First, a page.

James VI of Scotland's 'Daemonologie'

'Daemonologie' title page
'Daemonologie' title page.
[NLS reference: H.32.d.34].
Zoomable title page

'Thou shalt not suffer a witch to live'
— Exodus 22:18.

Inspired by fear

There is no evidence that James VI of Scotland was greatly interested in witchcraft before 1590. For much of his reign he remained sceptical about the existence of witches with the supposed power to harm or heal.

Despite this, James would have been aware that, if witches with the power to do harm actually did exist, they could represent a serious threat to both society and the king personally. Having come to the throne as an infant and survived several attempts on both his life and his throne, James had every reason to feel insecure.

The North Berwick witches

In 1590 James married Anne of Denmark On return from Scandinavia to Scotland, the king’s ship was battered by severe storms and it was suggested that the dark arts were being used by his enemies to prevent him returning safely to Scotland. This was the alleged work of the North Berwick witches who confessed, after torture, to acting with the devil against James.

Agnes Sampson was one of those accused of trying to kill James using witchcraft. During her confession she claimed that she attached parts of a corpse to a cat, sailed to sea in a sieve, then put the cat into the sea to create a storm to shipwreck the king.

This direct threat to the king, who the devil reportedly viewed as his chief enemy on earth, seemed to provoke James's interest in witchcraft. James personally questioned many of the accused but remained sceptical about the reality of the deeds they confessed to. This changed when Agnes Sampson said she could prove she was a witch by recounting to James his conversation with his new bride on their wedding night. Agnes must have convinced James as, from this point, he was persuaded of the reality of the threat against him.

Illustration of witches
'Newes from Scotland'
[NLS reference: H.32.d.34].
Zoomable 'newes' page

The notorious North Berwick witch hunt led to the accusation, arrest and torture of a group of around 60 people. Some of the accused were educated and of high status within the community. Under torture and questioning many confessed and, although the records are incomplete, it is likely that many of the accused were executed, probably by burning.


It is likely that it was at this time that James's interest in the subject led him to write a tract, 'Daemonologie' (published in 1597), in which he described the:

'fearefull aboundinge at this time in this countrie, of these detestable slaves of the Devill, the Witches or enchanters'.

Modern translation:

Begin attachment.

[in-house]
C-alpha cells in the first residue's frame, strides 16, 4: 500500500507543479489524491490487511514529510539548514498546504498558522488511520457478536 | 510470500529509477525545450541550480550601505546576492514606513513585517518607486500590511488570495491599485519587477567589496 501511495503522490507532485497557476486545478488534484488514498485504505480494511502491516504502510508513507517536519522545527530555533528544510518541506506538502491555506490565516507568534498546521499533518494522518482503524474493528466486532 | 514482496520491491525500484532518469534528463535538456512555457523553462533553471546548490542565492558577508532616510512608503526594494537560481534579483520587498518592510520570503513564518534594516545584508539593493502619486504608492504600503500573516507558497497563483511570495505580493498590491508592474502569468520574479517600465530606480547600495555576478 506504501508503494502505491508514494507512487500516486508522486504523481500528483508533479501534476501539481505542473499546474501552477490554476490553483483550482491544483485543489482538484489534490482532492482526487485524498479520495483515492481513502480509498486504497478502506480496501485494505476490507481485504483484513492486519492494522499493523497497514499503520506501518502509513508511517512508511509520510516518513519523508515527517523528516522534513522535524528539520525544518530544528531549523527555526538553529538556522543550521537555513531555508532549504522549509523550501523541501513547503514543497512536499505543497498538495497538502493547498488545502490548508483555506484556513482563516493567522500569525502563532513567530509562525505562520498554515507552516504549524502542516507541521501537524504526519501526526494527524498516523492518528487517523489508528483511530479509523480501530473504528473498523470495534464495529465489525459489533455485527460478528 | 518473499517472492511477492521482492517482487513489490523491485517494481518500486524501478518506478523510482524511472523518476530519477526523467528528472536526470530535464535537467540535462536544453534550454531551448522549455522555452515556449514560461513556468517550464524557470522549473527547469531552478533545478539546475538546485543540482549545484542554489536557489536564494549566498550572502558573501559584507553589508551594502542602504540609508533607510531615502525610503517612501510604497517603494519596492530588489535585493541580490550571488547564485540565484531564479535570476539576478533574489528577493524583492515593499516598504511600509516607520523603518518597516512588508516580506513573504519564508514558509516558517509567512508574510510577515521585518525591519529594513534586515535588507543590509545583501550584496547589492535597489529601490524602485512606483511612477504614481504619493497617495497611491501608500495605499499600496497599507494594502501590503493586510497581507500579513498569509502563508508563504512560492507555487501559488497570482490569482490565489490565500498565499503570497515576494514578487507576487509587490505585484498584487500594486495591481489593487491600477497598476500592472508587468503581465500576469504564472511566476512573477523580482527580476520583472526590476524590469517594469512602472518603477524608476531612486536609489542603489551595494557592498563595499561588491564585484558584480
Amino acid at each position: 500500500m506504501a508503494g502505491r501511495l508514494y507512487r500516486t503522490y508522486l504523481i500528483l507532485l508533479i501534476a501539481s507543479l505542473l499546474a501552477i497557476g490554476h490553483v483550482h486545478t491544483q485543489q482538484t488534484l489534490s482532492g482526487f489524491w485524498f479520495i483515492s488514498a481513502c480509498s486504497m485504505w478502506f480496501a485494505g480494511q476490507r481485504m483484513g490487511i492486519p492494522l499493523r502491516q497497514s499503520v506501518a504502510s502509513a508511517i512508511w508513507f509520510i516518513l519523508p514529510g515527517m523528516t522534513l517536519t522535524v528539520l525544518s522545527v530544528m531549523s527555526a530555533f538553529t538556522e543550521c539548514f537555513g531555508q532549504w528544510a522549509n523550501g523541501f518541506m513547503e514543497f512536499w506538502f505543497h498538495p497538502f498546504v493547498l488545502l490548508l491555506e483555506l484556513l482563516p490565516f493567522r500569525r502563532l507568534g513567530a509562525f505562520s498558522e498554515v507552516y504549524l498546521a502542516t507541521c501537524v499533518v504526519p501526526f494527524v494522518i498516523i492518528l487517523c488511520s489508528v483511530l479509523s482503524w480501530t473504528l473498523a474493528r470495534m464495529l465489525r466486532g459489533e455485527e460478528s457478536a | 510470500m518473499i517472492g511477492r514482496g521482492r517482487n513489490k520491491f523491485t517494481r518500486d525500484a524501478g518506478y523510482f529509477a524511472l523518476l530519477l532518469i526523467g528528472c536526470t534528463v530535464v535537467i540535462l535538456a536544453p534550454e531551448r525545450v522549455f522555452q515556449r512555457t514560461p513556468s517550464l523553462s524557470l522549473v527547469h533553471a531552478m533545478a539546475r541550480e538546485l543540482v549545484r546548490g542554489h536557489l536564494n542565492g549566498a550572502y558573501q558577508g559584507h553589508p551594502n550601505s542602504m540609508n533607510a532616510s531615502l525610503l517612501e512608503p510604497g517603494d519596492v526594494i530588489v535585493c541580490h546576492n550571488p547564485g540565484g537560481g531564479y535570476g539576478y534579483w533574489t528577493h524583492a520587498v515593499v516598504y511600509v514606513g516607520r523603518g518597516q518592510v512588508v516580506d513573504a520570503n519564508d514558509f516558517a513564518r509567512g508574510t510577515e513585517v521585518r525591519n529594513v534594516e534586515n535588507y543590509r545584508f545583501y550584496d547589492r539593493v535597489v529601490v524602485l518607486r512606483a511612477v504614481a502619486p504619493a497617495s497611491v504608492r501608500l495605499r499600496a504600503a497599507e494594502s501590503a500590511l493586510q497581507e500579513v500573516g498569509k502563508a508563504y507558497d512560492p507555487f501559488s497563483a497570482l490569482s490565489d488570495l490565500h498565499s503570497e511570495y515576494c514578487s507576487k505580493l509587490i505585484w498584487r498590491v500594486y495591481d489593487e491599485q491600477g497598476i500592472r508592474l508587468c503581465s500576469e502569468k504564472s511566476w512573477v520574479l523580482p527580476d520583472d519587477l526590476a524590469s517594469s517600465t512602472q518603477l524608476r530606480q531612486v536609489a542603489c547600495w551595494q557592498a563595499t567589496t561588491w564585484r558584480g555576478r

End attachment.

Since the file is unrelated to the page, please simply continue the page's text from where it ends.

'fearful abundance at this time in this country, of these detestable slaves of the Devil, the witches or enchanters'.

‘Daemonologie’ was intended to convince sceptics of the reality of witchcraft. Written in the form of a dialogue, it sets out an argument demonstrating that the existence of witches can be proven and urges their detection and punishment. Although the Scottish Witchcraft Act had been in force since 1563, no large scale witch hunts took place until the period during which James was writing.

Questions for discussion

Read this passage from 'Daemonologie' and answer the questions that follow:

'What can be the cause that there are twentie women given to that craft, where ther is one man?

'The reason is easie, for as that sexe is frailer then man is, so is it easier to be intrapped in these grosse snares of the Devill, as was over well proved to be true, by the Serpents deceiving of Eva at the beginning, which makes him the homelier with that sexe sinsine.'


'What can be the cause that there are 20 women given to that craft [witchcraft], where there is one man?

'The reason is easy, for as that sex is frailer than man is, so is it easier to be entrapped in these gross snares of the Devil, as was over well proved to be true, by the Serpent's deceiving of Eve at the beginning, which makes him the more familiar with that sex since that time.'

  • What do you think the general view of women in society was at the time?
  • What impact do you think James VI's tract had on everyday society in Scotland?
  • Do you think this point of view made people trust the King more or less?

Source and activity 2



Themes in focus — Witches in Scottish literature


Related material at the Library

Find out more about about witches in our collections:


Listen to Curator Nicola Stratton's filmed talk about items relating to Scottish witches.


'Tam O' Shanter' page in Robert Burns web feature.


19th-century broadside mentioning the trial and execution of alleged witches in Paisley in the 17th century


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